This is a great blessing. It allows me to be quick in servicing my clients, it allows me to do my research, reporting, training preperation, etc without any limitations, and it brings about immense convenience to my life. Of course time management plays a very important role in all of this, and if you do not manage work time, personal time, and family time you might find yourself facing some problems. About one month ago I posted an intriguing video by Tim Ferris where he comments on ideas in his new book called The 4-Hour Workweek. Go and view it here if you haven’t seen it yet.
Just yesterday my brother-in-law, Ismail Aziz, told me how his work suffered last week due to the Cape Town rain. Ismail does a range of maintenance work on houses and buildings, and when the weather is bad work cannot proceed. What does this result in? Of course completion of projects is delayed. What does that result in? Of course final payments are delayed. Not a very favourable situation!
November 21, 2007
I’ve finally been able to lay my hands on these photos. Thanks Odette! :) On 9 November I wrote an article about our graduation of the VeloCITI Business Acceleration Project titled VeloCITI Graduation – Inspiringâ€¦ – now you can finally see the photos…
Photography by John Haigh Photography – firstname.lastname@example.org
November 21, 2007
Last week I had the priviledge of meeting Ramon Thomas. Ramon is, as he puts it, a Speaker, Trainer, Evangalist, Blogger, and Author of “LinkedIn Lessons.” A few months ago Ramon delivered a course titled Blogging for Business at the Bandwidth Barn (for those of you who don’t know, the Bandwidth Barn is an ICT Incubator Hub in Cape Town, and my company is one of several ICT companies housed in this hub). Even though I was a blogger myself, and I also now train on blogging, I still wanted to attend Ramon’s course because I’m always keen to learn and discover new perspectives. Due to a scheduling conflict I could not attend though, but this was the start to our relationship.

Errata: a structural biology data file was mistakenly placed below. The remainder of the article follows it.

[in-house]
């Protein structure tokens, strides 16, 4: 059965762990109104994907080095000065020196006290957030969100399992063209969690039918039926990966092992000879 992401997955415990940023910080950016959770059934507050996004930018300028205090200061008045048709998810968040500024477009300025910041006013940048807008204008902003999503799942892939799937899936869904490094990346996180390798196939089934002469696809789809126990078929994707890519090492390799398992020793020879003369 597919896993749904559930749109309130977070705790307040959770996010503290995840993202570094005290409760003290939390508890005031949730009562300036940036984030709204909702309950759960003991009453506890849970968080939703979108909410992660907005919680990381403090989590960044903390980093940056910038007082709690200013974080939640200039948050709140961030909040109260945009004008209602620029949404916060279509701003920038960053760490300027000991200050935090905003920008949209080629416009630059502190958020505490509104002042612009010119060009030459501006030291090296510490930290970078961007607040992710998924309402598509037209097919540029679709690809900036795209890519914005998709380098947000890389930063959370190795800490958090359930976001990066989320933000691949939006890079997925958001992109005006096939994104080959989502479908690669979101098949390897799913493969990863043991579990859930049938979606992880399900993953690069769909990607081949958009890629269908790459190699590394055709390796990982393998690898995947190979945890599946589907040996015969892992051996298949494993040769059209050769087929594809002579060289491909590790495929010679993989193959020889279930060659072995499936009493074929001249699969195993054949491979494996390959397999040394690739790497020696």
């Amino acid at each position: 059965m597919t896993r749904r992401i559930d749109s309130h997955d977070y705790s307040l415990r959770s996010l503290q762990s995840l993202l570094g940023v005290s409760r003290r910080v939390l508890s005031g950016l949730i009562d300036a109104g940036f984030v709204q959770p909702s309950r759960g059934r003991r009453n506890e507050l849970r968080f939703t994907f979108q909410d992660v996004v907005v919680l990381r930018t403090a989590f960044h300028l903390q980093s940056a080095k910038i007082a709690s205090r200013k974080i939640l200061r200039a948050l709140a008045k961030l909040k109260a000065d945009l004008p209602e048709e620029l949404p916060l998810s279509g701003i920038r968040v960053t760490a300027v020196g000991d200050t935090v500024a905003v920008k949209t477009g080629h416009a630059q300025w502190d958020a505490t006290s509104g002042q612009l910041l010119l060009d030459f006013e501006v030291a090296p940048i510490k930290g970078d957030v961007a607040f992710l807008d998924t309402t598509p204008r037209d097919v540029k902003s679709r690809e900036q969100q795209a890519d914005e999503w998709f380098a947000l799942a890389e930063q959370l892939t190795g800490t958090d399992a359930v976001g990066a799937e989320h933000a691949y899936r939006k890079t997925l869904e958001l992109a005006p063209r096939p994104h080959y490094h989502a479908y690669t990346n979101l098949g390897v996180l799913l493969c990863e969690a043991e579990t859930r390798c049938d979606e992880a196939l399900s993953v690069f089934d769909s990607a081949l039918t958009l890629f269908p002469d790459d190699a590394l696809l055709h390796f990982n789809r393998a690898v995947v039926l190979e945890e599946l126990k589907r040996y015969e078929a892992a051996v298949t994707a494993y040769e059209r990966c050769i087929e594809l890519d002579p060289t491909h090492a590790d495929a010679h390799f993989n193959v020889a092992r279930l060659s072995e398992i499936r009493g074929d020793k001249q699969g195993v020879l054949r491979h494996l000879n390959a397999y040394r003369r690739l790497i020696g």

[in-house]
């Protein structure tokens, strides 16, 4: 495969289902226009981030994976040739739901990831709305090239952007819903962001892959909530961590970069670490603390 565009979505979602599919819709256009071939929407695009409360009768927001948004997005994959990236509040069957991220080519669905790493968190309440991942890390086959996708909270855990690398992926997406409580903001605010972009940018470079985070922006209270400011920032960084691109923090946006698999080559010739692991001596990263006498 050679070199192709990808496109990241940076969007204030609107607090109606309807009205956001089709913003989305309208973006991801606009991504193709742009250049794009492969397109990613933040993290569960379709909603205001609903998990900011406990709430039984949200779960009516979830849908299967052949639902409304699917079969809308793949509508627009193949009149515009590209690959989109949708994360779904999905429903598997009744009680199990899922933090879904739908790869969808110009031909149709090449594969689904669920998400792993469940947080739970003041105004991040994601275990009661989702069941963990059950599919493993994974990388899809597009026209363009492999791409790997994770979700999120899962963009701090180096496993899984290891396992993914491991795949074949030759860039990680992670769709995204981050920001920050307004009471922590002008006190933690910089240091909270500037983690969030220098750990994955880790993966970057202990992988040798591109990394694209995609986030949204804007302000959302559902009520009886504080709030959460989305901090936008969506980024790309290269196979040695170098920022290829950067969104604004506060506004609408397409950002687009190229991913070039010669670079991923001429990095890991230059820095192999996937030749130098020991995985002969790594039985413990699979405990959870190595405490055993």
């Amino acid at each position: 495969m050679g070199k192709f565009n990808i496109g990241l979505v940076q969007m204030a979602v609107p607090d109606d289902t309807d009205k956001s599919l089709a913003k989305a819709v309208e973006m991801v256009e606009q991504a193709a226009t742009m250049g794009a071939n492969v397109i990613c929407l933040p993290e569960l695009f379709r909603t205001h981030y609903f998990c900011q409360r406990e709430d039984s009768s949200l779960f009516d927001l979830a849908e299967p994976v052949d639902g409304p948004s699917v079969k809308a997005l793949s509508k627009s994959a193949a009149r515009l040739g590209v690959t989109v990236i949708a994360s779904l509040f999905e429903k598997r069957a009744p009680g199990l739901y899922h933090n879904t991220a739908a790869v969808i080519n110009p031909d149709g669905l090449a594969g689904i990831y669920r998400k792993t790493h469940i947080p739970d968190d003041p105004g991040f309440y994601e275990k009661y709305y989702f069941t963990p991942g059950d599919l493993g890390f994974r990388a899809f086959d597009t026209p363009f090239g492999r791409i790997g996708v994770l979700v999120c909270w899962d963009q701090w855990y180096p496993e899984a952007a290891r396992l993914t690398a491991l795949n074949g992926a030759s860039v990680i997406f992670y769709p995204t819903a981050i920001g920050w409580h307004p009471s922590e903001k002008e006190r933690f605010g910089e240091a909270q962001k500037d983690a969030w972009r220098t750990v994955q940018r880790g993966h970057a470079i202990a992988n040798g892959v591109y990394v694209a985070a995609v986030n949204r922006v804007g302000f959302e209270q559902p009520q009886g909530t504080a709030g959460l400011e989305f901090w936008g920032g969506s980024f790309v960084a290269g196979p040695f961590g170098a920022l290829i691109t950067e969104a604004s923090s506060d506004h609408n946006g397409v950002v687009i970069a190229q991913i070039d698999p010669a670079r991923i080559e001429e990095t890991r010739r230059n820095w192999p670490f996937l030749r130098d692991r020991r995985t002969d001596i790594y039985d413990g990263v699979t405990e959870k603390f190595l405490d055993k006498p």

Since then Ramon and I have been conversing via email, LinkedIn, and Facebook. What was really nice is that in October when I was delivering a seminar titled “Using LinkedIn and Facebook for Business,” Ramon sent me a PDF document and told me I can use it in preperation for my talk.
Now think about that. Here is someone whom I’ve never met in person. Here I am, a competitor in his industry. Yet he offers a helping hand. This is great! This is what makes Web 2.0 so exciting, because it uses the same underlying principles of authenticity, sincerity, sharing, co-operation, collaboration, etc. I call this new wave of the Internet to be the “Human Web” – because I feel it resonates from deep inside of us. We all want to share, we all want to contribute.
November 19, 2007
I haven’t written for a couple of days now. This doesn’t work well for my blogging strategy. Dropped Amatomu rankings (from 165 to 298) is the result. Apart from having a very busy week, I’ve also let myself slip into Entrepreneural Syndrome – trying to perfect things before executing them in my business.
I’m sure every entrepreneur struggles with this. It seems so simple to avoid this when you become aware of it, but it’s actually not. An entrepreneur wants to perfect his product and business model so passionately, that he (or she) begins to lack in other areas in the process.
I can say that in certain areas I’ve excelled over the past week, but in other areas (this blog is a good example), I’ve not done too well. :)
Moving forward now…
November 14, 2007
We’ve been requested to develop a new website for a client, and alongside the website we also have to develop a very intricate Facebook application. I thought I’d share this list of resources with those of you who are interested in developing Facebook applications.
- Anatomy of a Facebook Application
- Step-by-step Guide to Creating an Application
- f8 Keynote (Video with Mark Zuckerberg)
- Facebook Open Source Projects
- Facebook Developers Wiki
- Facebook Developer Garage